It’s somewhat challenging to pick up flavors on the first puff. There are some there, but the unique nature of the foot means I really want to take a second puff as quickly as possible to make sure the cigar stays lit, which is in direct conflict with how I normally start these reviews. In the end, I find a compromise and pick up a berry sweetness, some nuttiness and sugar cookie. The finish has an underlying sweetness, creaminess, nuts and a contrasting mixture of minerality and grassiness. The first third settles into a varying mixture of semi-sweet flavors such as breads, creaminess and a thicker roux-like flavor. There’s a constant fight between the cigar, which flavor-wise is best served waiting two-and-a-half minutes between puffs, and my general approach, which is closer to 90 seconds between puffs. Through the nose, I pick up oatmeal, minerality, orange peels and peppermint. The finish has bits black and white peppers, particularly towards the back of the throat. Flavor is medium-full, body is medium-full and strength is medium. Construction has no inherent flaws, at least not ones that are scoresheet measures, but the cigar does have a tendency to get hot and harsh and it seems like it takes a lot longer than normal for the cigar to cool back down.

The second third of the Diademas Finas 50 retains a lot of creaminess, though it’s not as dominant as before. In the mouth, there’s some melted milk chocolate, apples and a bit of paprika. Through the nose, particularly before the halfway mark, there’s a lot of grapefruit and some meatiness. That changes as the cigar gets closer to the secondary band, and a bit of the infamous Davidoff mustiness, oftentimes described as a mushroom flavor, begins to show itself, though only in the nose. The finish has a crisp bread flavor, like a French loaf, some grapefruit and a red pepper. When the cigar is hot, which is once again happening more than I’d like, the retrohales can be a punishing mixture of black pepper. At times I have a desire to push the cigar and get some fo the pepper as it adds contrast to the flavor, particularly outside the finish, but it would be an awful experience if it was the only thing the retrohale has to offer. Flavor is medium-full, body is full and strength is medium. As it was before, construction is fine sans the bright red cherry that appears too long on the cigar.


The main flavor, i.e. the mouth, is very similar to the second third. But there’s now a different type of creaminess joining the breads and apples. It reminds me of when there’s just a bit too much baking soda in a homemade sweet tea, and it floats to the top of the drink creating a Southerner’s style of crema. The retrohales vary between pepper and grapefruit and the aforementioned Davidoff mustiness. There are breads, the aforementioned mustinesss and underlying, and rather mild, black pepper on the finish. It really depends on the puff which flavors I get and which ones stand out and there doesn’t seem to be much of a rhyme or reason. The flavor remains medium-full, body is full and strength is medium.

Final Notes

  • I’ve had a lot of conversations with consumers about the aforementioned notable cigars being brought back—AVO 22, AVO LE05 and Davidoff Diademas Finas—and I’m of the belief that if Davidoff is able to replicate just one of the three to be as good as the original, mission accomplished. I’d say Eladio Diaz and company are off to a very good start.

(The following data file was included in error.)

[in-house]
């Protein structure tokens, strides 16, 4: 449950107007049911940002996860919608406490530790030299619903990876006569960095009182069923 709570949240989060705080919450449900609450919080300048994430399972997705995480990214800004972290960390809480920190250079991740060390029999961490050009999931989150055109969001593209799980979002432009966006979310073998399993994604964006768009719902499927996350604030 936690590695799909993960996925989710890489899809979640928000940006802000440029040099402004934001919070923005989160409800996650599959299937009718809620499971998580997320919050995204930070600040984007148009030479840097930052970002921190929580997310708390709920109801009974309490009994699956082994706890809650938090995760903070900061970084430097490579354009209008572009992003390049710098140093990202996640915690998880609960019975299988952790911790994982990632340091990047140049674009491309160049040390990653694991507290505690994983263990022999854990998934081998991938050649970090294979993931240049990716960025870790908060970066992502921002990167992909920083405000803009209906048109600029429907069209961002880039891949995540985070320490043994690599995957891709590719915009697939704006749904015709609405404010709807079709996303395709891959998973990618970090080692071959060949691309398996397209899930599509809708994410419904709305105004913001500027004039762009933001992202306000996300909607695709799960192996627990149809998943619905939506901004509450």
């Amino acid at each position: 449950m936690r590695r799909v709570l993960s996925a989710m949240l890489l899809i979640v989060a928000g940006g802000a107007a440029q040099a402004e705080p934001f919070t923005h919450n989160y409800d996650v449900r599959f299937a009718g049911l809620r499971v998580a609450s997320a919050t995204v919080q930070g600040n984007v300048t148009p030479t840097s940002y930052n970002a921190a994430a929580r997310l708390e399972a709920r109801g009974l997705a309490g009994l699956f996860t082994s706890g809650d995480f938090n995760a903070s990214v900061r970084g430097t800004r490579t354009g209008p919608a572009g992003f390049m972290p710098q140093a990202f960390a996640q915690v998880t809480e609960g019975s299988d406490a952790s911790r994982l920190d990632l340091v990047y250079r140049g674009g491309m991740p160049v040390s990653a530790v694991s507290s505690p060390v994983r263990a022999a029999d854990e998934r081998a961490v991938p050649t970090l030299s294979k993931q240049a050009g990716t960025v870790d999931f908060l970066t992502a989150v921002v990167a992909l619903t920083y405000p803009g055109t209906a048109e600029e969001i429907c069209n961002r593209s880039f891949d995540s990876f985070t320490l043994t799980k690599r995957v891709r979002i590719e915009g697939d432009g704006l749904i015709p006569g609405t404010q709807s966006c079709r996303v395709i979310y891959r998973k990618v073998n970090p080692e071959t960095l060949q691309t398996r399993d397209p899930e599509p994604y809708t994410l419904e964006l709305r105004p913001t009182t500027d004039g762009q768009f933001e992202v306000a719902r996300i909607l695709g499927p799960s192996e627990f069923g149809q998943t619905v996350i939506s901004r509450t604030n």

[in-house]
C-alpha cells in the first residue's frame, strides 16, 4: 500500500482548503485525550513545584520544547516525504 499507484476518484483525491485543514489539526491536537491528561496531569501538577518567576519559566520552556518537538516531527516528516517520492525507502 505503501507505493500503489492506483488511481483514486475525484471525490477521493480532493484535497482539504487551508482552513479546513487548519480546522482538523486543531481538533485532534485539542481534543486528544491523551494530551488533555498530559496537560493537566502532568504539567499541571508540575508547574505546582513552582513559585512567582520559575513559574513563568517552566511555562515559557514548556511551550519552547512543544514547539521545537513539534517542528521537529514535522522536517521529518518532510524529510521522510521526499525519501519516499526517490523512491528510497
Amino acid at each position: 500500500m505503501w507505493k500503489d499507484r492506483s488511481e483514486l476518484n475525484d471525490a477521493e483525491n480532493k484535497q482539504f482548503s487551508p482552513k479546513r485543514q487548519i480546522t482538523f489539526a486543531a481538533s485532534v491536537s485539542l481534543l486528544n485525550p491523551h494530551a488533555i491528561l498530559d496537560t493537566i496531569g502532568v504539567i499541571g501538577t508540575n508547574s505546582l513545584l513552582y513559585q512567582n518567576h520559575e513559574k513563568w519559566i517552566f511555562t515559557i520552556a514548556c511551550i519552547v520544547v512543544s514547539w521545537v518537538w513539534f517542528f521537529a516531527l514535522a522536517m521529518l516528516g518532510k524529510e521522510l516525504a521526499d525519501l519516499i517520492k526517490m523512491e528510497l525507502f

• I don’t know how long it will be before these cigars ship, but regardless if it’s July 1 or July 30, I recommend that you remind yourself to slow down. Even with two minutes in between puffs, the Diademas Finas 50 has a habit of getting warm and then staying warm. It seems the cigar wants to burn quicker, but the flavor does best when giving the cigar close to three minutes in between puffs, something that is completely unnatural even to a slow smoker like me.
  • As for the flavor, many will be concerned by my mention of the traditional Davidoff mustiness/mushroom flavor and I understand it. That flavor—which I associate with the Dominican olor tobacco that Davidoff and others use—is off-putting to many smokers. In many blends you either don’t taste olor or it overtakes the profile. That’s not the case here and it is very much a secondary flavor.
  • My notes from a review also suggest that it was a secondary flavor in the original Diademas Finas.
  • I’m a big fan of the diadema vitola, which is a thinner perfecto, though it’s incredibly unpopular.
  • This is an easy nomination for our 2018 Packaging Awards. The whole package is just so well done.

  • I think the humidifier in the jar is a good idea as the jar seals pretty tight. I would recommend putting a Boveda pack in the jar, or storing the jar with the lid slightly opened.

  • In addition, Davidoff really went out of its way to protect the cigars from damage. That includes foam padding in the box, cellophane on the cigars and one unique thing I’ve not seen before: dividers in the jar itself.

  • One interesting thing is Davidoff opted to number each of the four jars 1-2,000. Meaning that while we have jar 1,492, there are in fact three other 1,492 jars.
  • I wonder if there is someone in Switzerland whose job it is to find ways to make cool-looking Davidoff packaging that is impossible to photograph. Ah, metalic white jars, and a semi-metalic band, a really metalic secondary band. They will love that.
  • Cigars for this review were sent to halfwheel by Davidoff of Geneva USA, which advertises on halfwheel.
  • Final smoking time was one hour and 50 minutes despite my best efforts to prolong it.
91 Overall Score

After finishing my tasting notes, I sat down and started writing a bottom line text, as I always do. That version started: I did not smoke the original Diademas Finas when it came out, but I cannot imagine this is what it was like. After finishing the rest of the paragraph, I read my review of the Diademas Finas and was surprised. Every indication is that the cigar I smoked in 2018 could turn into the one I reviewed a few years ago, a magnificent cigar with eight years of age on it. I'm not sure if that's what will happen here, but it's certainly an easy to imagine the possibility and one that I will prepare for by buying a couple jars.

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Charlie Minato

I am an editor and co-founder of halfwheel.com/Rueda Media, LLC. I previously co-founded and published TheCigarFeed, one of the two predecessors of halfwheel. I handle the editing of our written content, the majority of the technical aspects of the site and work with the rest of our staff on content management, business development and more. I’ve lived in most corners of the country and now entering my second stint in Dallas, Texas. I enjoy boxing, headphones, the Le Mans 24-hour, wearing sweatshirts year-round and gyros. echte liebe.